From the get-go, Andre Janse had a complex assignment. As the producer responsible for logistics on the FlyOver Iceland film shoot, he's been juggling complicated and remote locations, a crew from around the globe with jam-packed schedules, extreme weather and that elusive Icelandic 'magic'.

Fortunately, Janse is a master at this kind of thing. He's been producing theatre and films for many years, including television series for FTL, Animal Planet and Discovery Channel. FlyOver Iceland's creative director Rick Rothschild calls Janse "strong, steady, calm and affable." In other words, he's the ideal producer for this scale of a project.

Since filming began in spring 2018, the FlyOver Iceland crew—including field producers, a camera operator, creative director, cinematographer, talent and a helicopter pilot—has covered 30 different locations to date, with a handful left to capture during the winter of 2018–2019.

Icelandic Weather Challenges

They key to the Janse's success has been his ability to be highly adaptable, quick to respond and to keep a level head amidst uncertainty and quick changes.

A man stands outside a yellow house under a blue and cloudy sky.

Photo: Producer Andre Janse on location with FlyOver Iceland.

As could be expected for a long shoot on an isolated island in the North Atlantic, Iceland's varied weather has proven to be quite the challenge. There's no level of expert planning that can completely control the impact the weather will have. When a storm rolls in (and they roll in a lot in Iceland), shots that have been planned for months are swapped at the eleventh hour, requiring huge logistical rearranging. The crew needs to be nimble to get the absolute best conditions, which means sometimes shoots can go on through the night when the light for filming is peaking. Janse says there's definitely been an element of luck involved.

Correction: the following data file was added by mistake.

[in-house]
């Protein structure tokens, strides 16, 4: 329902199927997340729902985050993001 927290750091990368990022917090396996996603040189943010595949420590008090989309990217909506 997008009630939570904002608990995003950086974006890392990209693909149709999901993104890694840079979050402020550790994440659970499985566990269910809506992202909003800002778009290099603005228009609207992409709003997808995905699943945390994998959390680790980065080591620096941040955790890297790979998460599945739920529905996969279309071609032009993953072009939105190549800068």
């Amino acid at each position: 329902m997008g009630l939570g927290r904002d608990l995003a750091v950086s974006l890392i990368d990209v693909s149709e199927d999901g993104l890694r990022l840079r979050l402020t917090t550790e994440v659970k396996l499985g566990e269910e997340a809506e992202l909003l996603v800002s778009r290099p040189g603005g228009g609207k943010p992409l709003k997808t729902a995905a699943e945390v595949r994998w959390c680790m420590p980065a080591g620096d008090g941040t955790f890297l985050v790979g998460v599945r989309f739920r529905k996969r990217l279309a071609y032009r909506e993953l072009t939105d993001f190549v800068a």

"We have learned that having expectations on the weather in Iceland is like expecting to win the lottery—anything is possible," he says.

Teamwork Respect

In Iceland, the team has been overwhelmed by beauty and inspiration. Janse says orchestrating such a complex shoot really comes down to the people, though. For FlyOver Iceland, it's a combination of passionate Icelanders and experts from other nations. And that group is fiercely united in a singular goal—to create the very best flying ride experience possible.

Three people sit at a desk, discussing a project.

Photo: Production meeting for FlyOver Iceland with producer Anna Dis Olafsdottir (left), Andre Janse and director Dave Mossop.

"A good film is great because of the team that puts it together," Janse says. "The FlyOver Iceland team consists of Americans, Canadians, Icelanders and a lonely Dutchman—myself—with different backgrounds and specialties. But the mix of people works like a dream."

Janse must stay one step ahead of everybody and to make his work feel seamless.

"Always pleasant and well organized, he keeps everything moving smoothly," Rothschild says. "That allows us to stay focused on capturing all the extraordinary sequences necessary for making FlyOver Iceland."

Results in Real Time

With so much of the work now finished, early reviews have been outstanding. The element of magic that's so central to Icelandic culture has played an important role in what the film production has achieved. And for Janse, it's incredibly exciting.

"When we started filming, the whole team was aware that FlyOver Iceland had the potential to become an awesome and stunningly beautiful flying experience," he says. "Now, we have filmed the majority of the shots we had in mind—and done so under the best possible circumstances light- and weather-wise—I dare say that FlyOver Iceland will be an awesome and stunningly beautiful flying experience."

For more on Behind the Scenes with the crew at FlyOver Iceland, watch Chapter 1: Breaking Ground, and stay tuned for Chapter 2: Getting the Shot in early 2019.

Explore FlyOver Iceland

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